Kathi O. Baker, 404-727-9371, firstname.lastname@example.org
Janet Christenbury, 404-727-8599, email@example.com
|June 17, 2003|
WASHINGTON, D.C. A new study presented at a Journal of the American Medical Association media briefing at the National Press Club on June 17 has given neuroscientists one more link in the chain to more fully understand, and effectively target, the changes in the brain that are responsible for vulnerability to depression.
Lead author J. Douglas Bremner, MD, associate professor in the Department of Psychiatry and Behavioral Sciences at Emory University School of Medicine, director of the Emory Center for Positron Emission Tomography, and director of Mental Health research at the Atlanta Veterans Affairs Medical Center, together with the National Institute of Mental Health, Yale University, and the University of Louisville, published their findings in an article in the June 18 issue of the Journal of the American Medical Association.
With the development of brain imaging studies, data has led to some understanding of a common circuitry of brain regions that are felt to mediate symptoms of depression.
"It appears that alterations in brain function continue to persist, even after patients have been successfully treated for depression," says Dr. Bremner. "It is known from prior imaging studies that the risk of depressive recurrence increases with the number of episodes of depression experienced during the individual's lifetime. This suggests that changes in the brain underlie the development of vulnerability to depressive recurrence."
In this randomized study, eighteen participants underwent Positron Emission Tomography (PET) imaging of brain metabolism either during a depressive episode or in remission. All participants had a history of lifetime major depression and had been treated with norepinephrine reuptake inhibitors (NRIs).
Data were analyzed for brain metabolic rates. After controlling for baseline metabolism, patients with depressive symptoms showed decreased brain metabolism. Patients who successfully remained in remission showed the opposite response. Earlier imaging studies with patients who were taking selective serotonin reuptake inhibitors (SSRIs) showed similar results.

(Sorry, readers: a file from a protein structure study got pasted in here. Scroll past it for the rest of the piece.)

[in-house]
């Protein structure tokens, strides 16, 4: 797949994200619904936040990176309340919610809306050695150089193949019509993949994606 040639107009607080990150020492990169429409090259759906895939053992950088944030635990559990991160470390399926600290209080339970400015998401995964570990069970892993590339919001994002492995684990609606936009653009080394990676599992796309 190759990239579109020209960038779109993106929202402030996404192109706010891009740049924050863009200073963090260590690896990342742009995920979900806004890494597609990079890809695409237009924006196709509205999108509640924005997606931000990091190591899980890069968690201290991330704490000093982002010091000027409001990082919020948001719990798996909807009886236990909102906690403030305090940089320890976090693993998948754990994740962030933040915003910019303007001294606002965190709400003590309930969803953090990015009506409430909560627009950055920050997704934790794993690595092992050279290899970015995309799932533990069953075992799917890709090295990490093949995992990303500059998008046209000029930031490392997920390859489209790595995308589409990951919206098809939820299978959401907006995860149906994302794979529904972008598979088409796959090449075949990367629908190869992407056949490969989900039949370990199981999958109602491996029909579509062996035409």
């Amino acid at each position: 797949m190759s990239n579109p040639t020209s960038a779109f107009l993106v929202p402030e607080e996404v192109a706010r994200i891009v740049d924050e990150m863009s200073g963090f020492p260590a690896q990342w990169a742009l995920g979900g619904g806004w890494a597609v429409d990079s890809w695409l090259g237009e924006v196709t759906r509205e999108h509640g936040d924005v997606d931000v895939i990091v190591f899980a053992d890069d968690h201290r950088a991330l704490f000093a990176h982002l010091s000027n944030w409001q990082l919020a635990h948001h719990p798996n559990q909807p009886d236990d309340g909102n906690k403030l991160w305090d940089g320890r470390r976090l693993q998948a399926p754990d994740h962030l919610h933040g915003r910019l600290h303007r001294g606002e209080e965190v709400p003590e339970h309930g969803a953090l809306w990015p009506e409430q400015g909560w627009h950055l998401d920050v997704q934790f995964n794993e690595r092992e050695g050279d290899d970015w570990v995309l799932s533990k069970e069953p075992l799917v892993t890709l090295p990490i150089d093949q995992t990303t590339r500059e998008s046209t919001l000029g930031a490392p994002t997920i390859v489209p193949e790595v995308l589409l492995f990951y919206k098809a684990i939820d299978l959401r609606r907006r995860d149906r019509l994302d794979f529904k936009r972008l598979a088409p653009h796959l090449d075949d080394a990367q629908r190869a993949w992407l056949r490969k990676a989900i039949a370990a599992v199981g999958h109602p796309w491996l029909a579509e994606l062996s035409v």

"In those patients with recurrent symptoms," says Bremner, "the return of depressive symptoms was associated with decreased metabolism in multiple cortical regions, with the greatest effects in orbitofrontal cortex, dorsolateral prefrontal cortex, and thalamus. Previous studies have shown that the number of episodes of depression has been also correlated with hippocampal atrophy."
"If we can figure out the function of the neurochemical systems of the brain," says Bremner, "we can develop treatments that will more effectively target the affected circuitry and possibly prevent recurrence in those patients who are predisposed to repeated episodes of depression." The combined results of these studies will bring neuroscientists another step closer to verifying the baseline areas that they have long-suspected are involved in depression. If baseline metabolism can be determined as the key to predicting a patient's susceptibility to a return of depressive symptoms, physicians can better outline a successful course of treatment for their patients.
This study was supported by a VA Merit Review Grant to co-author Dennis S. Charney, MD, the National Alliance for Research in Schizophrenia and Affective Disorders (NARSAD) Young Investigator Award and National Institute of Mental Health grant to Dr. Bremner, and a Veterans Administration Career Development Award grant to Dr. Bremner.